Media Wrap: The path ahead

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With England having won the Ashes series, despite losing the final Test, pundits and former players cast their eye over the series, and the main issue for everyone was England's opening batsman dilemma.

With Adam Lyth failing in all five Tests, a top score of  37 in 10 knocks and an average of 12.77, the pundits were mainly focused on that, as well as the rest of the fragile, even in victory, batting order.

Cricinfo's George Dobell warned that England were far from 'the finished article' given how poor they were for a big chunk of the series: "Questions of quality or concerns about the future won't bother them. England won the Ashes: the rest is an unnecessary detail.

"But that's not the world in which we live and that's not the schedule that England face. There is always another tour; another challenge. There is always context to consider and the future to plan. And, despite this victory, England will go to both the UAE and South Africa as underdogs."

Jarrod Kimber, also on Cricinfo, looked to the positives of Alastair Cook's reformation: "There was a time when Cook's captaincy was essentially batting and walking out on the field. It was dour, harder to watch than even his scratchiest innings.

"But as his team changed, he stopped being Andrew Strauss Lite, started to grow into the job. He had "funky" third slips in helmets, he attacked more and he changed when he had too. Alastair Cook is a man who works hard on his craft."

The BBC's Jonathan Agnew was more practical in his analysis, opining that Lyth needed to be removed and Moeen Ali moved up the order: "Lyth is a very good cricketer, a sharp slip catcher who is popular in the dressing-room, but at the end of the day an opening batsman is judged on runs.

"In fact, even if he had succeeded on Saturday, Lyth may still have lost his place, given England's need to introduce at least one more spinner into their team for the series against Pakistan. The obvious move would be to shift Moeen Ali up to open and make room for a spinner down the order.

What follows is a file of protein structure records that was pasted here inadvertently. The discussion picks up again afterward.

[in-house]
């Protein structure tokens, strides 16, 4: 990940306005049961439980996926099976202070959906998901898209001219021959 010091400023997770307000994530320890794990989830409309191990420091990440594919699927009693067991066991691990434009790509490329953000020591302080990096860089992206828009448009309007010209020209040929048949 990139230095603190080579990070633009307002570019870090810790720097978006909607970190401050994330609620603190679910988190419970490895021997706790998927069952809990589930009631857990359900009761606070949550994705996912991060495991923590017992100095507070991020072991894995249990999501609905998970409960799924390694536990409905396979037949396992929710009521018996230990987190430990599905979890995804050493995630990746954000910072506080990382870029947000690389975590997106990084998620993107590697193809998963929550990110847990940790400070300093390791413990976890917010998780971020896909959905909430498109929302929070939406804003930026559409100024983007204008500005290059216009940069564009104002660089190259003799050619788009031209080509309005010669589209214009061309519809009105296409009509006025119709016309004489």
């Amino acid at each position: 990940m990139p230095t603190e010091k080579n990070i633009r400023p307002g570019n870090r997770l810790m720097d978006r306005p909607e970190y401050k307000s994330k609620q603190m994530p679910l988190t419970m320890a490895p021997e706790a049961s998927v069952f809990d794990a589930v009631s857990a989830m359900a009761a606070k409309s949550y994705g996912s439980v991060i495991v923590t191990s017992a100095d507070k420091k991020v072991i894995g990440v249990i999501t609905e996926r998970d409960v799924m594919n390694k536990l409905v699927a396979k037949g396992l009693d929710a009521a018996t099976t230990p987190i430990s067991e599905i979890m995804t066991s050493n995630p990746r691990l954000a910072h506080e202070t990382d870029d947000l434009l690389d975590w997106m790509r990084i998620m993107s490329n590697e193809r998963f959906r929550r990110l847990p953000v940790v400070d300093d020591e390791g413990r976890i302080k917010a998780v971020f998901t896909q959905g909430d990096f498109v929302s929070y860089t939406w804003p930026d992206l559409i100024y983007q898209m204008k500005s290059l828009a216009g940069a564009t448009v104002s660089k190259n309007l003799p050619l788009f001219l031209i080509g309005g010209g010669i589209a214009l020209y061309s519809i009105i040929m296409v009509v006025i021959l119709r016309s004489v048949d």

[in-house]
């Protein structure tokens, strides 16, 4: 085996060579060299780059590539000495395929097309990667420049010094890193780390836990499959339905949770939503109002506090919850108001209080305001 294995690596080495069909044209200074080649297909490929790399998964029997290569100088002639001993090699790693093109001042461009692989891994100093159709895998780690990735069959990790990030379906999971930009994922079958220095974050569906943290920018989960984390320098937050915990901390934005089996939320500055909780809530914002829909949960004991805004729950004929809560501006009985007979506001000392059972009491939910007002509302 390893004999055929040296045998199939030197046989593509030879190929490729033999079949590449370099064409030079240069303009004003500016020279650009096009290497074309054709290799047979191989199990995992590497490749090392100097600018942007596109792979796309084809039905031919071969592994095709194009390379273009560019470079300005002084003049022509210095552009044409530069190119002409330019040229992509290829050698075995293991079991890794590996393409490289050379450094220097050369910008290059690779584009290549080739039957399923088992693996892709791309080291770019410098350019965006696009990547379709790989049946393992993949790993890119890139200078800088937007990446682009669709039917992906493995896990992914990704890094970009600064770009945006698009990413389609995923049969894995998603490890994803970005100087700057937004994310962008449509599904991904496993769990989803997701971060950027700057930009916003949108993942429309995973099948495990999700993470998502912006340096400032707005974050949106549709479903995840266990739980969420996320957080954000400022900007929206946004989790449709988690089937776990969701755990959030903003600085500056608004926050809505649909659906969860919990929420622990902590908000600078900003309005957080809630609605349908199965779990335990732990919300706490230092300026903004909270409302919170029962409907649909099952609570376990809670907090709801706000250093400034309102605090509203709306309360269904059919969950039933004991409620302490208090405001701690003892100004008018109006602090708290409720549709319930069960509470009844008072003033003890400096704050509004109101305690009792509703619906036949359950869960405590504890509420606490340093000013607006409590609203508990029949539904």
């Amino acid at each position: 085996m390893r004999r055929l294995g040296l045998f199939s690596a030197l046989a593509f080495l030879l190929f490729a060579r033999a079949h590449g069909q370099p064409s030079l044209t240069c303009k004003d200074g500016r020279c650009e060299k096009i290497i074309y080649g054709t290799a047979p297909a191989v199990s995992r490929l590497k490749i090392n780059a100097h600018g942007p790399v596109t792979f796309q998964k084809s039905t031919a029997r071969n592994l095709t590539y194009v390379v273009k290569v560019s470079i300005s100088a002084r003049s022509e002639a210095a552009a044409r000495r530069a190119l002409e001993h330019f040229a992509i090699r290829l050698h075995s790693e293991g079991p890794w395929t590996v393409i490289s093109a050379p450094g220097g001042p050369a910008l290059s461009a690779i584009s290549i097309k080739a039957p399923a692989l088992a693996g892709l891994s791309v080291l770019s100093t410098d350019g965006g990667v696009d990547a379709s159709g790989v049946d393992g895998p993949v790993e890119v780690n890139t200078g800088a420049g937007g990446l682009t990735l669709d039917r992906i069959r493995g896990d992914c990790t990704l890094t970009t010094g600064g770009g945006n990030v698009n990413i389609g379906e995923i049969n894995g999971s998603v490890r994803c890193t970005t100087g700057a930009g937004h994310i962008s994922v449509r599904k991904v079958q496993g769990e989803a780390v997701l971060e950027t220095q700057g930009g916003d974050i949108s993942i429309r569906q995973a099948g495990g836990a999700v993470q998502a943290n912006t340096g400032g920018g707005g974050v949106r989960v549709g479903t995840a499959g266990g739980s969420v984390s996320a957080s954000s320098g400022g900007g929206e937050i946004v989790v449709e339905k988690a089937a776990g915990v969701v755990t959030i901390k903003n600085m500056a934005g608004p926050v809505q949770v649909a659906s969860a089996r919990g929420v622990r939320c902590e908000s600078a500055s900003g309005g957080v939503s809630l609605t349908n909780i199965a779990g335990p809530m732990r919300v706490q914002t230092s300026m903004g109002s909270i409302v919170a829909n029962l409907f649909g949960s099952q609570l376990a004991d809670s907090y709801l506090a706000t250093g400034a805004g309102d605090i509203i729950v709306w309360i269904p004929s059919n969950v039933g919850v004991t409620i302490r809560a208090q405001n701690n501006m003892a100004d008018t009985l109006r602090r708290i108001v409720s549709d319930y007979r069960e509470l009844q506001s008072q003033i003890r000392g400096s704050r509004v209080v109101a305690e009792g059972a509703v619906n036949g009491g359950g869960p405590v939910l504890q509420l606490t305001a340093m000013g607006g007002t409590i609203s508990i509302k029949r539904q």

"This may turn out to be a short-term measure given a different approach will be needed against South Africa's pace attack later in the winter, but that series should not enter into the selectors' minds."

Vic Marks in the Guardian also looked at Moeen opening in the UAE: "Moeen has never opened the batting in first-class cricket so his elevation would be a bit of a punt. He has opened often enough against a white ball and he is very likely to continue in that role in the one-day matches against Australia, which start next week. And he has always batted at three for Worcestershire. So there are some grounds for thinking such a gamble might work."

Former England captain Nasser Hussain in the Daily Mail praised Cook, but was also worried about the other opening slot: "England are still a little one-dimensional. The attack is brilliant when there is swing and seam. But when the pitch is flatter they look unsure how to get 20 wickets.

"They must work out how to get a frontline spinner in, and they need an opening batsman to partner Cook. Alex Hales has potential and could prove a great foil for Cook, who showed on Saturday that there is still room for a proper, old-fashioned Test player. Let’s not get carried away with playing an ‘attacking brand’ of cricket."

Kevin Garside in the Independent picked Nick Compton to open: "The structure of this England side needs addressing, with an opening partner for skipper Alastair Cook an obvious priority. And for selections dismissed as unsuitable that might just be a decent fit now, read Nick Compton.

"Since being ousted as a risk-averse plodder, it turns out that is just the type of cricketer required in this era of aggressive run accumulation. If Alex Hales is not to be trusted, as appears to be the case, then Compton is worth a second look, even though he has struggled in the latter part of the summer to put compelling scores on the board for Middlesex."

England legend Geoff Boycott said in the Telegraph that Ian Bell should not rush to retire: "It is a concern for me that Ian Bell is considering his future as an international cricketer. My advice would be to do nothing, go away and have a month’s rest; do not make such an important decision when you're feeling lethargic and out of sorts.

"Bell should take a holiday – he has time, because England don't go to the United Arab Emirates until early October – and only then should he ask himself whether he feels like going to the nets. Does he have the hunger, the energy and desire? If not, then call it a day. But it’s a bad time to make a decision now."

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